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Anna Mantarova, Sofia

The existence of an economy which is different from the officially registered one is an indisputable reality in contemporary societies. It is present in countries with well-developed market economies, in the developing countries and in those which are shifting from centralised to market economy. There are different causes and conditions for the existence of these economies. There are also differences in terms of the scale and the fields which the shadow economy mostly covers. Nevertheless, in their core the problems related to them are quite similar. They are especially acute for the Bulgarian society, since large groups experience considerable economic hardships in the course of the ongoing macrosocial transformation. Social integration is disrupted, the value-normative systems are destabilised. The hidden economy is vast in size, and its negative economic and social consequences are a considerable supplementary burden for the society and for the individuals.

The hidden economy incurs substantial economic damages by diverting finances from income and profit taxes from the state budget and the social security funds. The negative consequences in terms of social benefits are tangible. Other negative social effects are also numerous and various. Deformed models of working relations are being established in the transition to market economy. The vast share of the hidden economy and the usage of labour power with various profiles and qualifications in it leads to a general marginalisation of the labour force.

The hidden economy has a negative impact on the opportunities for developing the human factor. As a rule, the employment conditions in it provide a lower quality of working life. The conditions for work, rest and recreation often remain outside the framework guaranteed by the labour legislation. The problem is

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especially acute when the employment of juvenile and underage workers is concerned. The evading of labour legislation has a negative effect on their opportunities to get a good education, which would give them equal position and worth on the labour market in the future. The start of the health-insurance system and the future changes in the pension security funds would further strengthen social divergence.

The hidden economy has a considerable influence on the economic stratification. The differences between the incomes of employers and employees are especially tangible in this sector. The former evade taxation and insurance fees and thus realise high profits. The latter usually have lower earnings than the ones received for similar work in the legal economy. As a rule, the unexpected expenses and losses in case of incapacitation have to be covered by the employee. Payments for work which has been already completed are also not secure. Thus the hidden economy increases the stratification of society on an illegitimate basis. This is one of the serious obstacles on the way to social integration. The economic effectiveness and the actual lack of sanctions against illegal conduct have a strong negative impact on the value-systems and the attitudes towards the state and the state institutions.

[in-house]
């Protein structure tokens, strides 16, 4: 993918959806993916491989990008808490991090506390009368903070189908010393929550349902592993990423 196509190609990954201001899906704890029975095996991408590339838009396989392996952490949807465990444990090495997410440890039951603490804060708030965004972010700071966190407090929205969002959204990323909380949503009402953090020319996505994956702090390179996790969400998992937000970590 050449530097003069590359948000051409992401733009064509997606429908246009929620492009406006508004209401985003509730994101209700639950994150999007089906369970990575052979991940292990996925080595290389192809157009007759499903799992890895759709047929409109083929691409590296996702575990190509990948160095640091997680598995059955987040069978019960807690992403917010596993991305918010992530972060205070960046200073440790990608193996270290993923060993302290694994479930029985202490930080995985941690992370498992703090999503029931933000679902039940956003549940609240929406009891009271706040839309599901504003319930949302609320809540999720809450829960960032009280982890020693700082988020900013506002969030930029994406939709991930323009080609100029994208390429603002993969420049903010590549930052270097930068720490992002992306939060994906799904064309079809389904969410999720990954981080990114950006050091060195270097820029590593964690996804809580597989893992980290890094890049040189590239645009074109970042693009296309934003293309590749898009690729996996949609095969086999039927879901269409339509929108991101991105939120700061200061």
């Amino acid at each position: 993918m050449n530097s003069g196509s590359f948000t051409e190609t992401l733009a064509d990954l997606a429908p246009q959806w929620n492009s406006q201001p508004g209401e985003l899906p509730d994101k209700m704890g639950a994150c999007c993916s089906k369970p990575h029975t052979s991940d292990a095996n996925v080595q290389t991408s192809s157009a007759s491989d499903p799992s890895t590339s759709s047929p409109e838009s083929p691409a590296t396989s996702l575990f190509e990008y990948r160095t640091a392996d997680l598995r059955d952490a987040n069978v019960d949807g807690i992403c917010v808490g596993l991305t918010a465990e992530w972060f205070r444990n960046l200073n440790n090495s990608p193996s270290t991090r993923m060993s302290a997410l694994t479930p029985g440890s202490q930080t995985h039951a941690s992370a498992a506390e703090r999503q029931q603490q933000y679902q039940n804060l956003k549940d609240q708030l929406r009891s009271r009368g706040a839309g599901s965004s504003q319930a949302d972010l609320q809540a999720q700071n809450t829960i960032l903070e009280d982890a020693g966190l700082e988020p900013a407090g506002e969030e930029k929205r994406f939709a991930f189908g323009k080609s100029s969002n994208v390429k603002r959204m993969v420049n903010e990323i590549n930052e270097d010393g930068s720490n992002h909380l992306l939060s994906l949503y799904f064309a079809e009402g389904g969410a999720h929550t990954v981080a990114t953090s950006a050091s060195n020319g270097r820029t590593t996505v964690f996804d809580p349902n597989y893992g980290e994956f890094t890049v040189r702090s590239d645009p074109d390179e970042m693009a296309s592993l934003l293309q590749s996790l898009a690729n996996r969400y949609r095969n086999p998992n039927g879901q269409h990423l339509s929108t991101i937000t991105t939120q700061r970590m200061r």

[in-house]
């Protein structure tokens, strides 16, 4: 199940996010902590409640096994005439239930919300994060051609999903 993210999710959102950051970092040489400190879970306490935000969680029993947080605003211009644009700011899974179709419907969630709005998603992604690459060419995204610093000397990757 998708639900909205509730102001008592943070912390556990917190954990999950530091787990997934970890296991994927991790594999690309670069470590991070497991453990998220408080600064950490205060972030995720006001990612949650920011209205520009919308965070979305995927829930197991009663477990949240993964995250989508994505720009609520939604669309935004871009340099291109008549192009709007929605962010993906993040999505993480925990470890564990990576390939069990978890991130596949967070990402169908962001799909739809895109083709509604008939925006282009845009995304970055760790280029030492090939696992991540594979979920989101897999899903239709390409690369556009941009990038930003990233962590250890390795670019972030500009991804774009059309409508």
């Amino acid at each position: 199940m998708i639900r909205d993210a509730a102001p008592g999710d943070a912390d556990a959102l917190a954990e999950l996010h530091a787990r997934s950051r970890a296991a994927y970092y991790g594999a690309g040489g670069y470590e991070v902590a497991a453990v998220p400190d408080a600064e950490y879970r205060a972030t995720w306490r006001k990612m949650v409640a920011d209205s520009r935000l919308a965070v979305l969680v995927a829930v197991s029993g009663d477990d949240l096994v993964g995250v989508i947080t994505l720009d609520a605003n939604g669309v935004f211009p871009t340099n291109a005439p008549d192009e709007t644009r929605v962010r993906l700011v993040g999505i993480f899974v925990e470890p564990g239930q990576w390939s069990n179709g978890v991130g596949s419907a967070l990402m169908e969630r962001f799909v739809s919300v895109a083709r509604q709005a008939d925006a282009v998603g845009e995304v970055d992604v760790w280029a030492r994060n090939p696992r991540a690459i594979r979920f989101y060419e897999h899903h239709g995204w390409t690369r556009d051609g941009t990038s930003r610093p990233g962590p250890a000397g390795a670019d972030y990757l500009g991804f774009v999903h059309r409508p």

Of no less importance are the crime-fostering effects of the hidden economy. In its very core it is a breach of valid labour, tax, social and other legal arrangements, but along with this it has a strong additional negative influence. The capitals generated in it are widely used for corruption activities.

1. Terminological Clarifications

In spite of the researches on shadow economy, intensively conducted in many countries during the last years, the terminology used in them is not sufficiently elaborated and precise. The terms black, criminal, illegal, unregistered, hidden, shadow, grey, informal economy are widely used. When applied to particular cases they are often not used as synonyms. In mass usage,

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but also in scientific publications, one and the same term is loaded with different meanings, or one and the same phenomenon is named in different ways. Precisely due to the lack of synonymous usage of the terms which stand for the various activities outside the framework of the registered economy, it is necessary to clarify the contents which is used further on.

The hidden or informal economy stands for the establishment and allocation of incomes out of public control. It encompasses the relations in illegal and/or hidden forms, which emerge with the production and market realisation of goods and services, the accumulation and reallocation of incomes, along with the employment and self-employment of labour force. The illegal /or black/ economy includes the production, supply and realisation of goods and services which are banned by law, or the production, supply and realisation of goods and services by unauthorised /unlicensed or uncertified/ economic subjects. The secret economy includes the production, supply and realisation of legally approved goods and services, but due to various reasons done in a wholly or partially secret way (see also Hristoskov, Shopov and Beleva,1996).